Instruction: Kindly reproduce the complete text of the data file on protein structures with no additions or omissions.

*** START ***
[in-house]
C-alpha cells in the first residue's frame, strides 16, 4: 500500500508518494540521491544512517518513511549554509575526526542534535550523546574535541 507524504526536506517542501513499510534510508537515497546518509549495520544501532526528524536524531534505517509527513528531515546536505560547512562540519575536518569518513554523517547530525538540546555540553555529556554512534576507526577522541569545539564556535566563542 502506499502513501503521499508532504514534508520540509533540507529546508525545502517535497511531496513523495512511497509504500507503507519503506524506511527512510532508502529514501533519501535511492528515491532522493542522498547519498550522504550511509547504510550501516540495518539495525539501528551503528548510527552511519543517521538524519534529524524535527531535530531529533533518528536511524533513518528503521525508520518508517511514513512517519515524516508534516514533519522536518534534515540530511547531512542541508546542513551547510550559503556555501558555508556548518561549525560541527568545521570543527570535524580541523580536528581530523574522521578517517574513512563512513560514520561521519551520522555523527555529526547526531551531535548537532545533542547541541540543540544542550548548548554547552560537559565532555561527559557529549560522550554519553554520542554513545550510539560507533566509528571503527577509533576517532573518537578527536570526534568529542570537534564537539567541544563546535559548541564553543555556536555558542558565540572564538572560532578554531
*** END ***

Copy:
[in-house]
C-alpha cells in the first residue's frame, strides 16, 4: 500500500508518494540521491544512517518513511549554509575526526542534535550523546574535541 507524504526536506517542501513499510534510508537515497546518509549495520544501532526528524536524531534505517509527513528531515546536505560547512562540519575536518569518513554523517547530525538540546555540553555529556554512534576507526577522541569545539564556535566563542 502506499502513501503521499508532504514534508520540509533540507529546508525545502517535497511531496513523495512511497509504500507503507519503506524506511527512510532508502529514501533519501535511492528515491532522493542522498547519498550522504550511509547504510550501516540495518539495525539501528551503528548510527552511519543517521538524519534529524524535527531535530531529533533518528536511524533513518528503521525508520518508517511514513512517519515524516508534516514533519522536518534534515540530511547531512542541508546542513551547510550559503556555501558555508556548518561549525560541527568545521570543527570535524580541523580536528581530523574522521578517517574513512563512513560514520561521519551520522555523527555529526547526531551531535548537532545533542547541541540543540544542550548548548554547552560537559565532555561527559557529549560522550554519553554520542554513545550510539560507533566509528571503527577509533576517532573518537578527536570526534568529542570537534564537539567541544563546535559548541564553543555556536555558542558565540572564538572560532578554531